Nissan has seen a strong surge in demand in recent months, buoyed by recent price cuts for a number of key products such as the new Rogue, Sentra, Pathfinder and Altima, the latter moving up on but failing to topple the midsize king-of-the-hill Toyota Camry. Nissan recorded its sixth consecutive record month for the division and its best retail month ever, noted sales chief Fred Diaz.

Toyota officials were equally upbeat. “August capped a great summer for new vehicle sales,” says Bill Fay, Toyota division group vice president and general manager, who suggested that, “The auto industry continues to be a bright spot in the economic recovery.”

J.D. Power and Associates and other analysts project total sales for the month will have come in at a 16.1 million Seasonally Adjusted Annual Rate, or SAAR.  The figure would have come in even higher had it not been for shortages of some key products, such as the Hyundai Elantra and Ford’s Fusion sedan and F-Series pickup – the latter model rolling out of showrooms “every 42 seconds, 24/7,” noted Ford sales chief Ken Czubay,

The F-Series saw its 25th consecutive monthly sales gain, with sales now running at a pace not seen since 2006. Pickups, in general, have been the industry’s hot ticket this year, analysts suggesting that indicates a strong upturn in the housing and construction industries. Ford recently added a third shift at a key truck plant to keep up with the surge in demand.

Ford economist Ellen Hughe-Cromwick said new vehicle sales in August benefited from improving economic conditions.  “We have a demand for vehicles because people are getting back to work,” she said.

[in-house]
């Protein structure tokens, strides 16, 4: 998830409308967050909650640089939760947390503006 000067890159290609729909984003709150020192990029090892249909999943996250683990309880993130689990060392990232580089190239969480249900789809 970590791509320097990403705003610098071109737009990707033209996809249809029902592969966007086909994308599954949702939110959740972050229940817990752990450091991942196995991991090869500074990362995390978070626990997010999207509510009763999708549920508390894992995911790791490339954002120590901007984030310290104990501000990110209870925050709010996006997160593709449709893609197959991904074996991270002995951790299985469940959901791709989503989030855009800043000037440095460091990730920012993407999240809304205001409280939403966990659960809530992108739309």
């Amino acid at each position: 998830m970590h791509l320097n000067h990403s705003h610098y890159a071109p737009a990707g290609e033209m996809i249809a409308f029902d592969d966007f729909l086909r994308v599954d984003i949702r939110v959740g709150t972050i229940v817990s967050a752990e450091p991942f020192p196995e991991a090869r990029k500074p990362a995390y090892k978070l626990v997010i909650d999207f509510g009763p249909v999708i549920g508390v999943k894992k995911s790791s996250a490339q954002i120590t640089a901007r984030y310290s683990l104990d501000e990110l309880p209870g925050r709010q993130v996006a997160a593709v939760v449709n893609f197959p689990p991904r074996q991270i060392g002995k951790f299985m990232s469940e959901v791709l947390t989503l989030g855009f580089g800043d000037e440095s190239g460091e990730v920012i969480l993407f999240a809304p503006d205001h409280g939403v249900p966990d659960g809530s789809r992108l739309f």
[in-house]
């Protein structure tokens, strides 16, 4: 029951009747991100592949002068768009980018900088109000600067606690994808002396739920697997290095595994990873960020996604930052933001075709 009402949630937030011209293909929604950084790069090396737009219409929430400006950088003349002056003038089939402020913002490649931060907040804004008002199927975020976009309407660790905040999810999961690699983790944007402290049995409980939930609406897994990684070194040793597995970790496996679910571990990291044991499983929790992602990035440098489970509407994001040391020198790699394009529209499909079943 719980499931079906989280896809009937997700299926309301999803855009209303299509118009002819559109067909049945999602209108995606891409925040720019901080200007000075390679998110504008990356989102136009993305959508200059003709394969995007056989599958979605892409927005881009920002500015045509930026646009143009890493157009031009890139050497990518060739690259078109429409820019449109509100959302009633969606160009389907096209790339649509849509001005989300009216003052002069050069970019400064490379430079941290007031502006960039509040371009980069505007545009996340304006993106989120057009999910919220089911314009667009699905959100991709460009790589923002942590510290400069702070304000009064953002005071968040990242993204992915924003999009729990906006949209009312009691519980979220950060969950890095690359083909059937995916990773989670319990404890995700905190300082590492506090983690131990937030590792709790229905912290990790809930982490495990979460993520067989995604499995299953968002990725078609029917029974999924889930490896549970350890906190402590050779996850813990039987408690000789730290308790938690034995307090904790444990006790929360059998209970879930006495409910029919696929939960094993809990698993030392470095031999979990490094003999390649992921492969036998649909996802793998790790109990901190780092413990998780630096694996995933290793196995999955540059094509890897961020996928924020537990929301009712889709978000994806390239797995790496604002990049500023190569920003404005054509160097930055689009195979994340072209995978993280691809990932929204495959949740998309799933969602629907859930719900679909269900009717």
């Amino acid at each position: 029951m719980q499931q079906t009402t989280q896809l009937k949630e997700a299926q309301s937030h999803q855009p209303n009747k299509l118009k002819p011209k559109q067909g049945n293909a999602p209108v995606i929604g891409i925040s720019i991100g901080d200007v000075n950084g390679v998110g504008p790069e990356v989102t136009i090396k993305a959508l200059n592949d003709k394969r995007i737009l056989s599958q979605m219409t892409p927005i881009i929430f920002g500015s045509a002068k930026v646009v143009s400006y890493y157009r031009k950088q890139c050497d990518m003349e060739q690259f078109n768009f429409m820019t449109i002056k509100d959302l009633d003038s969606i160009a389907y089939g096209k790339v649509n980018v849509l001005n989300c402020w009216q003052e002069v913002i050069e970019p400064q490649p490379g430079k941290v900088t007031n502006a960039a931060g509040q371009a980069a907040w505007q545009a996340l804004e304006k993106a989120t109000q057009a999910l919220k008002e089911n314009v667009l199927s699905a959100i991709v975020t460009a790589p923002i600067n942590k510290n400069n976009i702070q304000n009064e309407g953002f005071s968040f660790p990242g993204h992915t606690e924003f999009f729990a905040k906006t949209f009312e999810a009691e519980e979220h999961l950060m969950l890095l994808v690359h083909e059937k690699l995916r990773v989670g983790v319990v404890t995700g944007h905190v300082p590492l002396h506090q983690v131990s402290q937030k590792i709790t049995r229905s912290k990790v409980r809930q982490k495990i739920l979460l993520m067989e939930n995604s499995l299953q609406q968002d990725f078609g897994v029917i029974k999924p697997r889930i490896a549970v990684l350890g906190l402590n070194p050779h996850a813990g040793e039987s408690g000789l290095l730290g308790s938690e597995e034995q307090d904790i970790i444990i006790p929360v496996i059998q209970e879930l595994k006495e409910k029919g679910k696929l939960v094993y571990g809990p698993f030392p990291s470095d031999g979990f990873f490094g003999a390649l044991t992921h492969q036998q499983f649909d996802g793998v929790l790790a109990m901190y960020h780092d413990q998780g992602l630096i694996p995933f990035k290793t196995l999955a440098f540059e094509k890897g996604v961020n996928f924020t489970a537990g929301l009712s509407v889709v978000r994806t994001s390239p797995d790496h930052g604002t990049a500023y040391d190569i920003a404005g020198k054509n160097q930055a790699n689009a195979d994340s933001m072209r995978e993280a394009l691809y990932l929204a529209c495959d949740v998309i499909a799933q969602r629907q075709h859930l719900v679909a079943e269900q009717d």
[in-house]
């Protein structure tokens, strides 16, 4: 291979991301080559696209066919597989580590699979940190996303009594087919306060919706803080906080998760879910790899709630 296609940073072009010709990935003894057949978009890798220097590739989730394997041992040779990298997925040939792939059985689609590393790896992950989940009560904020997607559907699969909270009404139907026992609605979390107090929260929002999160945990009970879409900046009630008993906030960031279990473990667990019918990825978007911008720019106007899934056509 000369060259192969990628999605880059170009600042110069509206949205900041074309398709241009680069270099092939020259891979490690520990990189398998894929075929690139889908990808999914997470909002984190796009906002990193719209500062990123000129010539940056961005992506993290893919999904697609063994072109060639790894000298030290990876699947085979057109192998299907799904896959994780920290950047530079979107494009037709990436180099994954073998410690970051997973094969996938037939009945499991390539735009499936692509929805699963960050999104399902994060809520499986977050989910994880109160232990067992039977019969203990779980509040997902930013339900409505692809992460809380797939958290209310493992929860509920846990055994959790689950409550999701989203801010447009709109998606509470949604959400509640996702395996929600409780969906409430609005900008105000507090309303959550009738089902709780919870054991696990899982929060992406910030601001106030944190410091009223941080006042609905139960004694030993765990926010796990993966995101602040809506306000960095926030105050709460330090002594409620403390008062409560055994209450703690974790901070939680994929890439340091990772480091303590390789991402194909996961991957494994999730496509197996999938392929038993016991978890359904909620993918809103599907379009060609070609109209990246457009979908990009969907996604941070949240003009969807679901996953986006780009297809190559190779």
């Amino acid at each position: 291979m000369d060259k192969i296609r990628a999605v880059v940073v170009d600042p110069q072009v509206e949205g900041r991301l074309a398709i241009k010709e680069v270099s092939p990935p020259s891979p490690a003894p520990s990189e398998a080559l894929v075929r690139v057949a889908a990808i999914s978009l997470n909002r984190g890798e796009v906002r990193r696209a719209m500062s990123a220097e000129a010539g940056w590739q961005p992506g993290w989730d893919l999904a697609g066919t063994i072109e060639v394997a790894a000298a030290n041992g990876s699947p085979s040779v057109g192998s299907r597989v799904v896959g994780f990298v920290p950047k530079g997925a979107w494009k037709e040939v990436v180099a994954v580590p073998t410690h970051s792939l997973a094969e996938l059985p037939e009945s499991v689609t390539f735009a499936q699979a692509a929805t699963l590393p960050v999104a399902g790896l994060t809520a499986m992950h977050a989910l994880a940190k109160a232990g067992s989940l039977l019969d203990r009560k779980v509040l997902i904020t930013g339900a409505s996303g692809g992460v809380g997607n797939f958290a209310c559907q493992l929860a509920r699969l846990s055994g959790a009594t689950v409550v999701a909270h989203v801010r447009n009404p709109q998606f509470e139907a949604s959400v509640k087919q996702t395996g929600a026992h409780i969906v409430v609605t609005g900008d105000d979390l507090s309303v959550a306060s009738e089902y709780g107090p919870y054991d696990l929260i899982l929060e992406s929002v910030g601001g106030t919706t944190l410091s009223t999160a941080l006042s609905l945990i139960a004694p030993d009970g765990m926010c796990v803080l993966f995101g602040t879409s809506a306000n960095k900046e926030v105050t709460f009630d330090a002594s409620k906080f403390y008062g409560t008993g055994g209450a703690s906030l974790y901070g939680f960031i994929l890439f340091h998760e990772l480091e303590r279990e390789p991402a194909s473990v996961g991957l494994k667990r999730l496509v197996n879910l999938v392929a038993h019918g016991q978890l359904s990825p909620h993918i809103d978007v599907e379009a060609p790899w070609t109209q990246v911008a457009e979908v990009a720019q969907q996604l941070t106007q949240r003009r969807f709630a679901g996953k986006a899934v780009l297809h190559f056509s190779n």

Nonetheless, Hughe-Cromwick cautioned that, “We just don’t want to get irrationally exuberant at this point.” The industry used the recent recession to slash excess production capacity and, like other makers, Ford is being cautious about adding too much new capacity too quickly lest the current sales surge prove unsustainable.

(Chrysler celebrates 30th year of minivan leadership, though market toughens. Click Here for more.)

Little more than four years out of bankruptcy, Detroit’s other two makers also scored solid gains for August, Chrysler reporting its 41st consecutive monthly increase, while GM was up 15% — its Cadillac brand scoring its best August since 1989 when George H.W. Bush was president and the Berlin Wall was still standing. Overall, GM’s sales were the best since September 2008, when the global financial crisis went into meltdown and the company started preparing for an increasingly likely bankruptcy.

“The second half of 2013 is off to a very solid start for GM and our model-year changeover and new product launches are going smoothly,” said Kurt McNeil, vice president, U.S. sales operations, adding that the maker expects even bigger gains as it rolls out an array of new models such as the new Cadillac CTS and Chevrolet Corvette Stingray.

Several studies noted the high cost of vehicles sold in August – though tracking services TrueCar.com and KBB.com debated whether the figures came to an all-time record. Both, however, agreed that Average Transaction Costs are up from year-ago level, in part due to a steady cutback in incentives by manufacturers who need less of a lure to bring buyers into their showrooms.

Paul A. Eisenstein contributed to this report.